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CLINICAL UPDATE

American Society for Gastrointestinal Endoscopy


Editor: Grace Elta, MD ISSN 1070-7212 Vol. 11, No. 4 April 2004

Commentary
Dysphagia is a common esophageal symptom with nearly 1 in 5 subjects older than 50 years describing this symptom in epidemiologic surveys. It is the second most common indication for upper endoscopy in the United States. There is a myriad list of possible etiologies for dysphagia. Consequently, a systematic approach to the differential diagnosis resulting in a well planned investigation is important. As described by Drs. Katzka and Kochman, a carefully obtained medical history is the initial step. Upper endoscopy is almost always indicated as part of the evaluation and treatment.
Grace Elta, MD Editor

DIAGNOSTIC APPROACH FOR DYSPHAGIA


David A. Katzka, MD Michael L. Kochman, MD, FACP
University of Pennsylvania Health System Hospital of the University of Pennsylvania Philadelphia, Pennsylvania
Dysphagia is defined as difficulty with swallowing or a sensation of the ingested food or liquid sticking or pooling at some point above the stomach. This is in contrast to odynophagia, or painful swallowing. Characterization of dysphagia is accomplished by noting the location of the sensation of food sticking, duration of sticking sensation, occurrence with liquids (thin versus thick) and solids (soft versus hard), association with pain or coughing, presence or absence of regurgitation, need for liquids to wash down the food, and the presence of difficulty clearing saliva.1 Depending on the etiology, dysphagia may also be accompanied by nonesophageal symptoms. For example, patients with myasthenia gravis who present with dysphagia may note greater difficulty at dinner time than with breakfast or have other symptoms such as muscle weakness or ptosis. Patients with a reflux-induced stricture may have a history of heartburn or chest pain before effective proton pump inhibitor therapy.2 Patients with a proximal esophageal stricture may have a history of pemphigus vulgaris or lichen planus. Thus, a careful history in patients with dysphagia involves not only a detailed characterization of the cardinal symptom but also the potential associated symptoms. Finally, compensatory symptoms must also be elicited.3 Patients with dysphagia commonly eat slowly and chew carefully, eat small amounts in the form of snacking or frequent small meals, may refuse to go out for meals to avoid demonstrating potential symptoms in public, and may follow a diet that is calorically adequate but markedly restricted from a societal point of view.

CHARACTERIZATION, LOCALIZATION, AND ETIOLOGY OF DYSPHAGIA


The differential diagnosis of dysphagia is broad and includes such varied etiologies as mechanical obstruction, neoplasm, neuromuscular diseases, and connective tissue disorders (Table 1). Two general categories are suggested in the evaluation of dysphagia. The first is an anatomic categorization into diseases of the oropharynx and proximal esophagus and those of the esophageal body and lower esophageal sphincter (LES). The second categorization is into motility or anatomic causes of dysphagia. Thus, four subgroups of dysphagia are described: anatomic disorders of the upper esophagus, motility disorders of the upper esophagus, anatomic disorders of the lower esophagus, and motility disorders of the lower esophagus. Generally dysphagia to solids implicates a mechanical cause, whereas dysphagia to both liquids and solids suggests dysmotility. Almost all chronic causes of dysphagia result in accommodation symptoms including slow eating, alteration of diet, avoidance of social eating situations, and learned maneu-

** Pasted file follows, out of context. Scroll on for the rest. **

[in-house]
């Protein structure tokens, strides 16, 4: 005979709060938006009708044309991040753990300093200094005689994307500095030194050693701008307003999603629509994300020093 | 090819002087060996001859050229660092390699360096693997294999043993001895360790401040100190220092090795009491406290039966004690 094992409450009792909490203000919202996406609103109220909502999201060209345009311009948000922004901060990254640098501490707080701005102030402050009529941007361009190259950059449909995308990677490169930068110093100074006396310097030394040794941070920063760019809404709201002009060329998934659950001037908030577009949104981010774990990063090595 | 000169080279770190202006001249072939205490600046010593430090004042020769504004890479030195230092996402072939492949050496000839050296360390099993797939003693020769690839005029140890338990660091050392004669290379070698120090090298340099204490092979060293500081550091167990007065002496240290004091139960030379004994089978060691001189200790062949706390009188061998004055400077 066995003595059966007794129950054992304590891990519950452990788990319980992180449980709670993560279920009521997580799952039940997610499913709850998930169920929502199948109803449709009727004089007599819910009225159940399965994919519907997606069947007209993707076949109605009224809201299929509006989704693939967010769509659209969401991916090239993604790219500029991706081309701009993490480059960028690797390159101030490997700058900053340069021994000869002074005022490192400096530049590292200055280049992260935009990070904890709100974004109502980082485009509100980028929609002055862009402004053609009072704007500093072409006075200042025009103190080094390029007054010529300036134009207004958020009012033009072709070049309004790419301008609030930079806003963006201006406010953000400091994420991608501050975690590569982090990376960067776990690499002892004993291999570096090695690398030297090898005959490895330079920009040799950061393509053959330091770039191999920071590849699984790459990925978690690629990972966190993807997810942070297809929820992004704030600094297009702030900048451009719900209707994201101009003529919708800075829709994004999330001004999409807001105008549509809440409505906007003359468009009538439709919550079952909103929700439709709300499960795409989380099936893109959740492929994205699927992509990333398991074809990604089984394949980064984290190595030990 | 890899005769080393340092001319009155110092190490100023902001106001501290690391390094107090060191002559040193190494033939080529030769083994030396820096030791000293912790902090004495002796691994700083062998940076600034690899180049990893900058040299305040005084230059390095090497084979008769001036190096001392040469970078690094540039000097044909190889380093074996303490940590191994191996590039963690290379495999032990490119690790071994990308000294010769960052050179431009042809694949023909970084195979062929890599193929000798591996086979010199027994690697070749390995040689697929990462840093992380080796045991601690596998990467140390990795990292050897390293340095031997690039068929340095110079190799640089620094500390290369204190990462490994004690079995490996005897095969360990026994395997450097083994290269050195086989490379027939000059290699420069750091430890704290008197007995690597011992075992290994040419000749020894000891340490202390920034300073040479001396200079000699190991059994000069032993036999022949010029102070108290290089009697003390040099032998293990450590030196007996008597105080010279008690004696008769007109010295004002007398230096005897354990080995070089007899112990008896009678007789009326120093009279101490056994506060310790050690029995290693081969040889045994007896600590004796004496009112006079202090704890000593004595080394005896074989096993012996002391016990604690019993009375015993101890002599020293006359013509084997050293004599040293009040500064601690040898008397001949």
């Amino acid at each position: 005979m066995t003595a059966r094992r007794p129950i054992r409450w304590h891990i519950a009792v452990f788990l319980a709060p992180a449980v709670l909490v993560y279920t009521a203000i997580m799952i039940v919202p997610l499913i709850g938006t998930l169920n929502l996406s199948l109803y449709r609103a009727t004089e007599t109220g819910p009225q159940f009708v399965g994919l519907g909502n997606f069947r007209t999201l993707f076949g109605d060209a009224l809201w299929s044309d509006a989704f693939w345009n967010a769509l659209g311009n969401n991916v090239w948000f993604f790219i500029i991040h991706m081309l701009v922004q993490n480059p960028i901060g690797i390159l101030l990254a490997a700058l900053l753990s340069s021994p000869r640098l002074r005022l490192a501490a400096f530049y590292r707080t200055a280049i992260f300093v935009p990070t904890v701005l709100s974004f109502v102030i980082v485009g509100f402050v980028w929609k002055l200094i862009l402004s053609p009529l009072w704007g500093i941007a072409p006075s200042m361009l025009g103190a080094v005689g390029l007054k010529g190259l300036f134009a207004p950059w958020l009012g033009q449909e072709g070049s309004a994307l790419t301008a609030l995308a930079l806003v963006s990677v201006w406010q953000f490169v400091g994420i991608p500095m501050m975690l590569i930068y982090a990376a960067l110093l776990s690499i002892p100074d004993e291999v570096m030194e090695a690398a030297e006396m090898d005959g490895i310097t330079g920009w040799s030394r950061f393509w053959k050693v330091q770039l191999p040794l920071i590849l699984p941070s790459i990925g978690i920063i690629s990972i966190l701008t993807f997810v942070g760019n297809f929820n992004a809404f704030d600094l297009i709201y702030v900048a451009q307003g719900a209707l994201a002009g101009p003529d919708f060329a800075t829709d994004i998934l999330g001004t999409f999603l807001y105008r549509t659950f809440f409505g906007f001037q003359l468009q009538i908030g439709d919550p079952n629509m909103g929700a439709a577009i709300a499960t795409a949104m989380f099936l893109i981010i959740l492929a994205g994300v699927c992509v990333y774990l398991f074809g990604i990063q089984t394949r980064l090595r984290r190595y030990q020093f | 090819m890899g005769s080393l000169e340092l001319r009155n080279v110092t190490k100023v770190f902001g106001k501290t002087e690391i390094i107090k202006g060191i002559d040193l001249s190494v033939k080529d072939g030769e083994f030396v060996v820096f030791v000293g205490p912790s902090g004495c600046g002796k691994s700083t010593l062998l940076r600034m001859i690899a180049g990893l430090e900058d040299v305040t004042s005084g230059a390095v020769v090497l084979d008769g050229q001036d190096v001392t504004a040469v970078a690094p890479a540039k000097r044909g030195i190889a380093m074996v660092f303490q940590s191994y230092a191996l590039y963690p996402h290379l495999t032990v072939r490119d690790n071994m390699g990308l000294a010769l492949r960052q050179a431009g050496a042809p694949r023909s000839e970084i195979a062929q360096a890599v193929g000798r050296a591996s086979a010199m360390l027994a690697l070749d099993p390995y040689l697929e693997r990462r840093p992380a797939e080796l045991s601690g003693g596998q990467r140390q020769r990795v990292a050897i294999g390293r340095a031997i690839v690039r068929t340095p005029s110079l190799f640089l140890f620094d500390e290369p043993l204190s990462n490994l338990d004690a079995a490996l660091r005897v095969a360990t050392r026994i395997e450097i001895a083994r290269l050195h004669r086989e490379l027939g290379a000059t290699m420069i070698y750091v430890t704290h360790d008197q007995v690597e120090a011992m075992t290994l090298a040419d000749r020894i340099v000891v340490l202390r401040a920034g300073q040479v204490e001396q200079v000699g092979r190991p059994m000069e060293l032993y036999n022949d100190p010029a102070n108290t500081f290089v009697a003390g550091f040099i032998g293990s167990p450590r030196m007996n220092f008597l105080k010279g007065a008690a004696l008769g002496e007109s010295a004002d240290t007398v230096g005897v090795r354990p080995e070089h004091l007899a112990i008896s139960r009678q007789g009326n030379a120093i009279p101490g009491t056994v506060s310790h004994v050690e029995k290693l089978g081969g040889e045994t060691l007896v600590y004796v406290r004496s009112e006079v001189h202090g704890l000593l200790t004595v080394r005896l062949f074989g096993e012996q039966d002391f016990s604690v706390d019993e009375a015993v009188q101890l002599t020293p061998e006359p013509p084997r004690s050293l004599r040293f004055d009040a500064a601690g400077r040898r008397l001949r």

Table 1. Differential diagnosis of dysphagia


Mechanical obstruction Reflux-induced strictures Schatzki ring Drug- and caustic-induced strictures Dysphagia lusoria or aortica Gastrointestinal stromal tumors Zenkers diverticulum Inflammatory Eosinophilic esophagitis Neoplasm Esophageal squamous cell carcinoma Esophageal adenocarcinoma Gastric carcinoma Lung cancer Breast cancer Neuromuscular disease Cerebrovascular accident Amyotrophic lateral sclerosis Myasthenia gravis Parkinsons disease Polymyositis Cricopharyngeal bar Hypothyroidism Amyloidosis Botulism Polio Shy-Drager syndrome Connective tissue disorders Scleroderma Dermatologic disease Epidermolysis bullosa Lichen planus Pemphigus vulgaris Pseudoxanthoma elasticum

vers to aid bolus passage. Acute causes of dysphagia, particularly those associated odynophagia, implicate processes associated with mucosal ulceration or inflammation. Location of the complaints is of variable value; symptoms felt in the upper chest or base of the neck may reflect pathology in that location but may also indicate referred pain from a distal source. On the other hand, dysphagia felt in the lower chest tends to be more accurate in pointing to the site of dysfunction. The symptom of dysphagia may also reflect a sensory abnormality within the normal parameters of bolus transport and transit such as in functional globus. Oropharyngeal dysphagia due to motility problems may result in regurgitation or spitting of food. This results from the remarkably complex mechanisms involved in moving the bolus from mouth entry to the esophagus. Three oropharyngeal phases of swallowing are present: formation of the bolus through mastication and tongue motion, initiation of the swallow with transfer of the bolus to the oropharynx, and coordinated passage of the bolus through the upper esophageal sphincter (UES). Abnormalities of the first phase may be associated with drooling, complaints of inability to move the bolus to the back of the throat, and dysarthria due to poor tongue movement.